Expert in Cochlear Implants, Business of Medicine to Launch Distinguished Lectureship Aug. 24

By ChaseYavondaC

The public is invited to the free lecture, “Achieving Financially Sustainable Implantable Hearing Device Programs.” It will be held from 2-3 p.m. in the UAMS Winthrop P. Rockefeller Cancer Institute’s Sam Walton Auditorium. A reception will follow.

McKinnon is an associate professor and vice chairman in the Department of Otolaryngology – Head and Neck Surgery and associate professor of neurosurgery at Drexel University College of Medicine in Philadelphia. He is a leader in both scientific research on cochlear implants and on the business of establishing sustainable cochlear implant medical programs for adults and children. He has worked for the White House Medical Unit and serves as a consultant to several organizations, including the U.S. Food and Drug Administration.

Hosted by the Department of Otolaryngology – Head & Neck Surgery in the College of Medicine at UAMS, the distinguished lectureship series was established in spring 2018 by a $150,000 gift from Sharon and H.A. Ted Bailey, M.D.

“We are proud to host Dr. McKinnon for the inaugural lectureship, as he certainly sets the right tone for the lecture series as a whole,” said John Dornhoffer, M.D., chairman of the Department of Otolaryngology. “Our aim is to bring national and international experts in hearing and balance disorders to UAMS to continue the proud tradition of excellence established by Dr. Ted Bailey, who is an icon for ear surgery in Arkansas.”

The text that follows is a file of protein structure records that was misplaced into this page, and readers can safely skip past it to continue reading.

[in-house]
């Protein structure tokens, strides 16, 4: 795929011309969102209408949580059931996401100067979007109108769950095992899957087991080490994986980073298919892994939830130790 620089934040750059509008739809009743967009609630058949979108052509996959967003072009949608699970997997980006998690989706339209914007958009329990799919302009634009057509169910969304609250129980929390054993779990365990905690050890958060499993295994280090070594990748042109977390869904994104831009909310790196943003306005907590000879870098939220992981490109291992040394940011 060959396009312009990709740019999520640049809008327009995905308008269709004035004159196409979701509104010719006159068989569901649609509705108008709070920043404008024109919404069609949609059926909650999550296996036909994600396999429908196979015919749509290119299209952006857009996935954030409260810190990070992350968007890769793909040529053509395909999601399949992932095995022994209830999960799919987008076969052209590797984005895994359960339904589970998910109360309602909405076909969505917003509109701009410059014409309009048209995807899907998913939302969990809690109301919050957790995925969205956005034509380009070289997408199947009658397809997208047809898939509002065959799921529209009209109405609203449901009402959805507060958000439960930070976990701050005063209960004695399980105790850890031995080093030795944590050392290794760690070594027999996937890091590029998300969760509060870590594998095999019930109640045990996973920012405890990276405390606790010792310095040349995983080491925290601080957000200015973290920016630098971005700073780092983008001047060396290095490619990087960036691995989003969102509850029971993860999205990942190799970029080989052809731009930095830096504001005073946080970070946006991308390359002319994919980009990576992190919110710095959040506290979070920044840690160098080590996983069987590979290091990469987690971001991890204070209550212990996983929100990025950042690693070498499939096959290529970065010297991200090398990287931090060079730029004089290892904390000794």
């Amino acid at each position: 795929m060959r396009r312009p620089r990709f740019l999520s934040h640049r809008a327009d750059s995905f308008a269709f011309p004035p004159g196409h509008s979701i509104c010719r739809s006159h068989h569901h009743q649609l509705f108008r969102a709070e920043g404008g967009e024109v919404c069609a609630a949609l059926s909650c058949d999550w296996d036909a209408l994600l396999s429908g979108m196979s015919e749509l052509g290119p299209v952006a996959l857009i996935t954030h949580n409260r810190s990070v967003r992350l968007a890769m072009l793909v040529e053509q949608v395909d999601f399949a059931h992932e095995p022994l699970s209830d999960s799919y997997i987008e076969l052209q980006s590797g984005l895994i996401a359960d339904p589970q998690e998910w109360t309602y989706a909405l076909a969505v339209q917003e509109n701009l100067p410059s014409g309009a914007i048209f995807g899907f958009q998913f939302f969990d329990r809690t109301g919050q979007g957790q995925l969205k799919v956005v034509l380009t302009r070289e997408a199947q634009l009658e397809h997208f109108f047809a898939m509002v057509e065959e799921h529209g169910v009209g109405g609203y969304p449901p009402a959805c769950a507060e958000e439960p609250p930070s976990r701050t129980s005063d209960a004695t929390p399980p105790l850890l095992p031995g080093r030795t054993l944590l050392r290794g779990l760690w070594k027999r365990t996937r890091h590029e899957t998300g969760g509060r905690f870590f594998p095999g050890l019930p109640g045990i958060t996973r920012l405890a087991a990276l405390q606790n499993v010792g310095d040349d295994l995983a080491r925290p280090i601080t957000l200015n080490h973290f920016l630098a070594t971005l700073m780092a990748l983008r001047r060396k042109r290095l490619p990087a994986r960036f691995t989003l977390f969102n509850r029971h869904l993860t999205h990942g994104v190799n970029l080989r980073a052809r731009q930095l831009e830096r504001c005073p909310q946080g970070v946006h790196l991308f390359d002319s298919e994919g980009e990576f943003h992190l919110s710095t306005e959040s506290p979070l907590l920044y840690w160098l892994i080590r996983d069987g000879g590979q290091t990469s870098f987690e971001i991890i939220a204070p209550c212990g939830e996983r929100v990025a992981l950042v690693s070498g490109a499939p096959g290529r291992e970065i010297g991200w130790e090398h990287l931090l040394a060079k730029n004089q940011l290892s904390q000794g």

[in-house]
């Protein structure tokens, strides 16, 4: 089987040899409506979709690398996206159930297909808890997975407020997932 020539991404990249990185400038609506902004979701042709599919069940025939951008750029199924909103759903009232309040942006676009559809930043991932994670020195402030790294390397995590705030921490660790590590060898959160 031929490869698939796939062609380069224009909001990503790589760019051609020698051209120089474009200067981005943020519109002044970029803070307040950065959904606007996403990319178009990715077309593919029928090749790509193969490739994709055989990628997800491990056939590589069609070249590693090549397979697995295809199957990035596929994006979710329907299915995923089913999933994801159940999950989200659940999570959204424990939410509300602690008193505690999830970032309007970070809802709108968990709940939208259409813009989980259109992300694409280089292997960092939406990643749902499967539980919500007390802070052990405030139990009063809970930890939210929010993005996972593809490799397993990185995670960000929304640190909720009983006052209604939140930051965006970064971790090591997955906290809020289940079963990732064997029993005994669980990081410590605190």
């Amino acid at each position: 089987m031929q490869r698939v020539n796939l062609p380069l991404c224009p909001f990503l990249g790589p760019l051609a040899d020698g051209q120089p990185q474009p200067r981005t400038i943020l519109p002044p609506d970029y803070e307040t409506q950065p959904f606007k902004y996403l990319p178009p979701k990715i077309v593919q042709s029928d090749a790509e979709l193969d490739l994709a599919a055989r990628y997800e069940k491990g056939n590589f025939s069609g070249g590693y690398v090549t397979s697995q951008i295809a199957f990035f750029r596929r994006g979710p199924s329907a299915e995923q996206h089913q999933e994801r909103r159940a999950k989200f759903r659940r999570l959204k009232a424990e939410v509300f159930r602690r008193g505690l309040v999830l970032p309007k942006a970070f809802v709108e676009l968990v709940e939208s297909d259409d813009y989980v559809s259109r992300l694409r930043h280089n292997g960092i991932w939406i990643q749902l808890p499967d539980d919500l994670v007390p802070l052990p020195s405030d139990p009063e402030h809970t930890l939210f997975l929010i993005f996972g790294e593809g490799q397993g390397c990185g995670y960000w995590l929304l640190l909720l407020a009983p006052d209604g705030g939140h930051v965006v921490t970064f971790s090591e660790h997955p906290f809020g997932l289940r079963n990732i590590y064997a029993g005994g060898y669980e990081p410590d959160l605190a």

Ted Bailey, a 1947 College of Medicine graduate, taught UAMS medical students and residents for many years. He oversaw the Department of Otolaryngology for several years when it was still a division. The Baileys have been steadfast UAMS supporters for decades.

The Sharon and Dr. Ted Bailey Distinguished Lectureship in Otology supports lectures, seminars and other educational forums that enable renowned physicians and researchers to share their knowledge and advances in the field. Otology is the study of the anatomy and diseases of the ear.

Cochlear implants are surgically implanted devices that bypass the innate hearing process to provide a sense of sound to one or both ears in patients with profound hearing loss. With more than 400 major ear surgeries performed each year, the UAMS hearing and balance team has one of the highest surgical volumes in the country. UAMS Department of Otolaryngology faculty are world-renowned for their surgical and academic leadership in cochlear implantation and other procedures.

McKinnon has extensive experience in medical and resident teaching, having worked with the National Naval Medical Center/Walter Reid Army Medical Center Combined Otolaryngology Residency Program, Georgia Regents University, The Shea Ear Clinic and the University of Tennessee. He maintains a private clinical practice in Philadelphia.


UAMS is the state's only health sciences university, with colleges of Medicine, Nursing, Pharmacy, Health Professions and Public Health; a graduate school; a hospital; a main campus in Little Rock; a Northwest Arkansas regional campus in Fayetteville; a statewide network of regional campuses; and seven institutes: the Winthrop P. Rockefeller Cancer Institute, Jackson T. Stephens Spine & Neurosciences Institute, Harvey & Bernice Jones Eye Institute, Psychiatric Research Institute, Donald W. Reynolds Institute on Aging, Translational Research Institute and Institute for Digital Health & Innovation. UAMS includes UAMS Health, a statewide health system that encompasses all of UAMS' clinical enterprise. UAMS is the only adult Level 1 trauma center in the state. UAMS has 3,275 students, 890 medical residents and fellows, and five dental residents. It is the state's largest public employer with more than 12,000 employees, including 1,200 physicians who provide care to patients at UAMS, its regional campuses, Arkansas Children's, the VA Medical Center and Baptist Health. Visit or Find us on Facebook, X (formerly Twitter), YouTube or Instagram.